Prescription Drug Misuse Awareness Week

Did you know that the average age kids start misusing prescription drugs is 12? Or that 300 Montanans died last year because of prescription drug misuse?

Striking.

Missoula Underage Substance Abuse Prevention and The Missoula Forum for Children & Youth are shining the light on prescription drug misuse and abuse this week with several events, including a summit and a community conversation.

Already MUSAP, along with several other organizations, is working to prevent the prescription drug abuse epidemic from growing and has put out a Parent Resource Guide, which is chock-full of tips on how to talk to kids about prescription drugs, alcohol and more.

The guide is intended to be used frequently, said Brandee Tyree, MUSAP’s coordinator.

Feedback from the community has been mixed about the guide, but overall positive, Tyree said.

Some parents tell her, “Gee, thanks for giving me something else to worry about,” she said.

But, knowing what issues kids are facing, how to talk to them about the issues and doing so continually ultimately leads to a healthier, safer community.

See the resource guide here.

And if you want to share thoughts on prescription drug abuse issues, go to the Safeguard our Kids, Safeguard our Prescriptions community conversation from 7 to 8:30 p.m. tonight at the City Life Community Center, 1515 Fairview Ave.

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Today’s Learning on the Go Tip: Beyond ‘good job’ – praising your child

Here’s the latest Learning on the Go Tip from Susan Barmeyer of the Healthy Start Council. The Healthy Start Council, remember, is the prevention coalition that works under the Missoula Forum for Children and Youth, and brings together various individuals, agencies and organizations to improve the lives of Missoula County’s young children.

The council states that “Our mission is to prevent problem behaviors by helping Missoula children grow up healthy and resilient,” and in that vein, today’s tips concern something all parents (hopefully) do: Praise their children.

Sometimes it is easier to notice what your child is doing wrong.  So try to notice small changes or successes and then say encouraging things to your child. Experts say that it takes SIX positive comments to counteract one negative comment.

Be specific in your praise.  Focus on the process or the effort the child is making, rather than the result.  Research shows that children work harder and attempt harder tasks when efforts are praised.  So try:  “Wow!  You spent several minutes making sure you brushed all your teeth!”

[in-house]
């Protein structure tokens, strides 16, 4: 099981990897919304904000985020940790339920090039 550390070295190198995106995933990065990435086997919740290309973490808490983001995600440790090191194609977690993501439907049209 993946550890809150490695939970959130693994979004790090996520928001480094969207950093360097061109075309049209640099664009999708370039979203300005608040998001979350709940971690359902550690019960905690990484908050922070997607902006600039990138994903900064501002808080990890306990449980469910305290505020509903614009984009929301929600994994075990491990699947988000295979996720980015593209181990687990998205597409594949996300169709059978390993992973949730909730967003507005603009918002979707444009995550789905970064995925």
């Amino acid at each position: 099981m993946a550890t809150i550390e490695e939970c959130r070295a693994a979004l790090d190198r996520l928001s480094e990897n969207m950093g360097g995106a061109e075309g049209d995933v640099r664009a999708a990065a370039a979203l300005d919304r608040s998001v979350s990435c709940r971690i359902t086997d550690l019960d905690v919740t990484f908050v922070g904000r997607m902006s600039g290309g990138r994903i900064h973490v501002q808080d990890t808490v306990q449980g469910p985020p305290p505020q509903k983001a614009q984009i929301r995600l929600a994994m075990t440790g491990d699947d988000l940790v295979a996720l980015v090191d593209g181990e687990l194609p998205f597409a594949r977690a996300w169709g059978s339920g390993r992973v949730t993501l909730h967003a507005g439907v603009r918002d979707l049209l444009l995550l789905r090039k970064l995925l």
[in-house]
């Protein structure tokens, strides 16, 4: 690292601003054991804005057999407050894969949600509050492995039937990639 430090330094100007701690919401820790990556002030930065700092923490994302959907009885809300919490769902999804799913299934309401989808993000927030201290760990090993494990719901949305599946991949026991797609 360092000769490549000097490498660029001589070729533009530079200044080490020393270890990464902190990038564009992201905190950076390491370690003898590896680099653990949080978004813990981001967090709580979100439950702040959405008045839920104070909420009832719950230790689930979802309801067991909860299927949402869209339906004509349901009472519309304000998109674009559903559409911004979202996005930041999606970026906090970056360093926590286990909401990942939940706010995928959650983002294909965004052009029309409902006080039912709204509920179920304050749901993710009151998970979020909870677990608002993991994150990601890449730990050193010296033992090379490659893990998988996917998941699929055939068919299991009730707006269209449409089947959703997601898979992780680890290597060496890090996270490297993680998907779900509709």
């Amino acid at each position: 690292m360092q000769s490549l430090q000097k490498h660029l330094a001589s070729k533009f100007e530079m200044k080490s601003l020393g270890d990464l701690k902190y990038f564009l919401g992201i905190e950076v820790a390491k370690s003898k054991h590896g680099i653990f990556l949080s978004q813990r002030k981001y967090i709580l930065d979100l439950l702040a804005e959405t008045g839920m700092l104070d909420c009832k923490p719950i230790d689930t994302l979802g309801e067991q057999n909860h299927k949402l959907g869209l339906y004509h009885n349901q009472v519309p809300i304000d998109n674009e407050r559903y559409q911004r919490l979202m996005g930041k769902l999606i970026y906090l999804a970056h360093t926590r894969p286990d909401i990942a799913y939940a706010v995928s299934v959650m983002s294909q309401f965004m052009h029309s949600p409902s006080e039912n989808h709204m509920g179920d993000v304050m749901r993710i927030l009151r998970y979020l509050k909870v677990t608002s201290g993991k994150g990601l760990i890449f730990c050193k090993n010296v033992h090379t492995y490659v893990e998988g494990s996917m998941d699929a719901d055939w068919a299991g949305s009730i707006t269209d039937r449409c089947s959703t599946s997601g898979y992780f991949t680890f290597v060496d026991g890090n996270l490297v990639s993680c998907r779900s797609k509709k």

Separate the child from their behavior and praise the behavior.  Instead of commenting that your child is smart, try:  “You worked hard at finding where those puzzle pieces fit.”  Children who are frequently told that they are smart, or good, or athletic, will be upset by failures and will choose easier tasks.

With little ones, an easy way to praise is to simply describe what they have done:  “You found a place on the shelf for ALL those toys!”

Most of us will revert to “Good job!” occasionally, but trying to focus on the effort and making our praise more specific will encourage our children more.

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State of the Young Child to be held on St. Patrick’s Day

There’s not much time left to register for this Thursday’s State of the Young Child luncheon and symposium in Missoula. Yes, this Thursday is St. Patrick’s Day, too. So wear something green to the luncheon.

This year will mark the sixth annual such gathering hosted by the Healthy Start Council of the Missoula Forum for Children and Youth in the Missoula County Office of Planning and Grants. The public – and especially parents – is encouraged to attend the very affordably priced event (it’s just $5 per parent, $7.25 for others; and free childcare is available on a limited basis).

For your money, you get lunch and the words of Montana Kids Count research analyst Thale Dillon; Missoula County Public Schools’ Carol Ewen, who will be talking about the literacy readiness of incoming kindergartners; parent and inspirational speaker Karen Marsolek of Made You Think LLC; and Richard Manning, a research associate in childhood trauma at the University of Montana’s Institute for Educational Research and Services and the National Native Children’s Trauma Center.

It’s all taking place from 11:30 a.m. to 1:30 p.m. this Thursday, March 17, at the City Life Teen Center, located at 1515 Fairview Ave. For more information call Susan Barmeyer at the Healthy Start Council at 721-3000 ext. 1022 or e-mail sbarmeyer@co.missoula.mt.us.

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Missoula is an awesome place for young people. Let’s celebrate that.

Got dinner plans for Tuesday? If not, then pencil in these plans for Oct. 19: free dinner, door prizes and community camaraderie from 4 p.m. to 7:30 p.m. at the Missoula County Fairgrounds.

Here are the details from the city of Missoula:

Please join us in spreading the word about this free public event, Family Connections, celebrating Missoula’s 100 Best Communities for Young People Award, to be held next Tuesday, Oct. 19, at the Home Arts Building at the Missoula County Fairgrounds.

Dinner will be served, and more than 35 organizations that provide services for families will be available to network with parents and kids.

The event is sponsored by the Dropout Prevention Workgroup of the Missoula Forum for Children and Youth and the Missoula Office of Planning and Grants.

Note that this is Missoula’s fourth time – count ’em again, four – being named one of the nation’s 100 Best Communities for Young People.

For more information about Tuesday’s event, call the Missoula Forum for Children and Youth‘s Nina Cramer at 721-3000 ext 1023.

– MM

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